Today, following a series of acquisitions, the company annually ships more than 4 million tons of sugar packaged under some of the world’s best-known brands to customers in 80 countries. Its revenues are more than $5 billion a year, and it has close to 4,000 employees worldwide.

Leader of Fort Lauderdale Critical Mass Hurt in Bicycling Accident

Stories like this alarm me. The person hit was the "head" of a group of people who are promoting cycling in the Ft. Lauderdale area. Click title for link to New Times article.
When Adam Sohn came upon an accident scene on Oakland Park Boulevard yesterday afternoon, he saw a messed-up bicycle and an injured man on the ground. He took a few pictures and posted them to the Facebook page for Fort Lauderdale Critical Mass -- a movement of cyclists who get together for a group bike ride once a month in protest of car culture and in celebration of bikes.

Florida’s mangroves are making a move north - Environment -

There are many changes taking place due to the effects of climate change and this is one of them. We are witnessing some significant differences in how things were in the natural world. Some are benign, some are not. Click title for link.
From South Florida to St. Augustine, mangroves are making moves up Florida’s Atlantic coast, chewing up salt marshes in the latest indicator of global climate change. But scientists say the ecological consequences may not be harmful.“There are plenty of examples of climate change having a negative impact, but this is something very different,” said Kyle Cavanaugh, a postdoctoral researcher at Brown University and the Smithsonian Environmental Research Center. “Here we have one important, highly productive coastal system — in this case, salt marshes — being replaced by another very important, highly productive coastal system — mangroves.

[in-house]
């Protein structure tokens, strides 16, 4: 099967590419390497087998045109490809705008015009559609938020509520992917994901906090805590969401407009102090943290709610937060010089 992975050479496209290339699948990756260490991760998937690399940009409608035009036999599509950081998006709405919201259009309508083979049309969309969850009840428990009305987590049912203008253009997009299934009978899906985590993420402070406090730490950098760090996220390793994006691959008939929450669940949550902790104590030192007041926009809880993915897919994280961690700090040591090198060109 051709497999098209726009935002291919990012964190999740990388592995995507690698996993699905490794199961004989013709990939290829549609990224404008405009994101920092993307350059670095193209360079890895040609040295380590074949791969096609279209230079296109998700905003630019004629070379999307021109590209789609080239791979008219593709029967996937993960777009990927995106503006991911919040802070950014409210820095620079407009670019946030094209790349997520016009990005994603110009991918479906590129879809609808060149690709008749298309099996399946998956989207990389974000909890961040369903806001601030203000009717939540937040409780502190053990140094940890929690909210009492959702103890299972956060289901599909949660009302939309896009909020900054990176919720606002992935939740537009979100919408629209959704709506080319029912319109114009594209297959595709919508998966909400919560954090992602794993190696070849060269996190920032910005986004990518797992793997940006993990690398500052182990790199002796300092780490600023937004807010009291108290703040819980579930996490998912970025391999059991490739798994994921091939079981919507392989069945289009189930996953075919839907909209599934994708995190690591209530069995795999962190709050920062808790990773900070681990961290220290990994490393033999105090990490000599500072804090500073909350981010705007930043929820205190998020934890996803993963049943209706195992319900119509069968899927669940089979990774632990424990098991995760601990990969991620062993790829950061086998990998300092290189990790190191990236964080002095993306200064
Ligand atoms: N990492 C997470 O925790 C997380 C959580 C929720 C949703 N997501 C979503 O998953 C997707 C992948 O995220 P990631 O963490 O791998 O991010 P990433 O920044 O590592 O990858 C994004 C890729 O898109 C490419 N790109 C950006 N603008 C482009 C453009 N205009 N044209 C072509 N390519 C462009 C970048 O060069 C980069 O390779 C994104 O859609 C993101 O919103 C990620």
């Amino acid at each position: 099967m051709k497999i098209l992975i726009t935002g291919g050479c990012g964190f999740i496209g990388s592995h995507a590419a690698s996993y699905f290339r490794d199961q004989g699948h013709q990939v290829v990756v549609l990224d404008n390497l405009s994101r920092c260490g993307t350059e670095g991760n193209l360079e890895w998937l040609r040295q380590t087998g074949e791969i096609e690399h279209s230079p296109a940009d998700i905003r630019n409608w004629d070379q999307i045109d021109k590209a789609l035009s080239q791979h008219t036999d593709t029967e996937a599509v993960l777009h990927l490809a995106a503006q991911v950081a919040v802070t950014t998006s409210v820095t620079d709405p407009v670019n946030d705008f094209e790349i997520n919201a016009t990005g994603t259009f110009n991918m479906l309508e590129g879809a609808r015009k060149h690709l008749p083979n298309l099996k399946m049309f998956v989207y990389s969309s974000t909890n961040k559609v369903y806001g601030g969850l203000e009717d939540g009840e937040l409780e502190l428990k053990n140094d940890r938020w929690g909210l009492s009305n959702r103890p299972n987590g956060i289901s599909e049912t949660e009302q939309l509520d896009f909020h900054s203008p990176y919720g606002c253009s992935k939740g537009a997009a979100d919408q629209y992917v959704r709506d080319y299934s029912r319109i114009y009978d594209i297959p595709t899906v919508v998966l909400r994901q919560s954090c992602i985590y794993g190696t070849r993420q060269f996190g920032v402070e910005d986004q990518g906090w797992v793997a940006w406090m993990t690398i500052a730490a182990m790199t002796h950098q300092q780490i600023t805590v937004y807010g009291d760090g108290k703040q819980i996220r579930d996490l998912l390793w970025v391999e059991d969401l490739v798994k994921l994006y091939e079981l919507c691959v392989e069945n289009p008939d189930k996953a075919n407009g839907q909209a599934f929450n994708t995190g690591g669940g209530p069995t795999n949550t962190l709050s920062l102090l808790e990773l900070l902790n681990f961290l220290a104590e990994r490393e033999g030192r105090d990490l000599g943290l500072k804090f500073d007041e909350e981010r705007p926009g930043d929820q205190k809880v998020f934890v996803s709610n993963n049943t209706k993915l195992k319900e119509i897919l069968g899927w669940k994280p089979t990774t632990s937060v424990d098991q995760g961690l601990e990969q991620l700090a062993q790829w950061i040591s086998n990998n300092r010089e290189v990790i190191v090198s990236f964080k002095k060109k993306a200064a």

The Army Corps of Engineers evaluating proposal to deepen Intracoastal Waterway in Riviera Beach

Plans are moving forward to dredge the area around the Palm Beach inlet, Peanut Island and the Port of Palm Beach. We should know more later this year. This could affect the size of yachts that can visit the Rybovich marina. Click title for link to article.
 Boatyards like Rybovich support the plan to dredge because mega yachts are getting bigger and bigger and some of the world's largest cannot fit into the boatyards because the Intracoastal Waterway isn't deep enough.
"There are occasions now we have to turn people away because they don't have the draft to make it," Jason Sprague with Rybovich Boat Co. said.
Three hundred employees work at Rybovich now. If the Intracoastal is deepened to accommodate the larger yachts, Sprague estimates the company could hire as many as 300 more employees.

Friday, January 3, 2014

Re-Post for some reason this post is getting a lot of attention right now: EXCLUSIVE: This just in from German TV...

Thomas A. Bogar, Author and Historian 01/03 by High Noon in Lake Worth | History Podcasts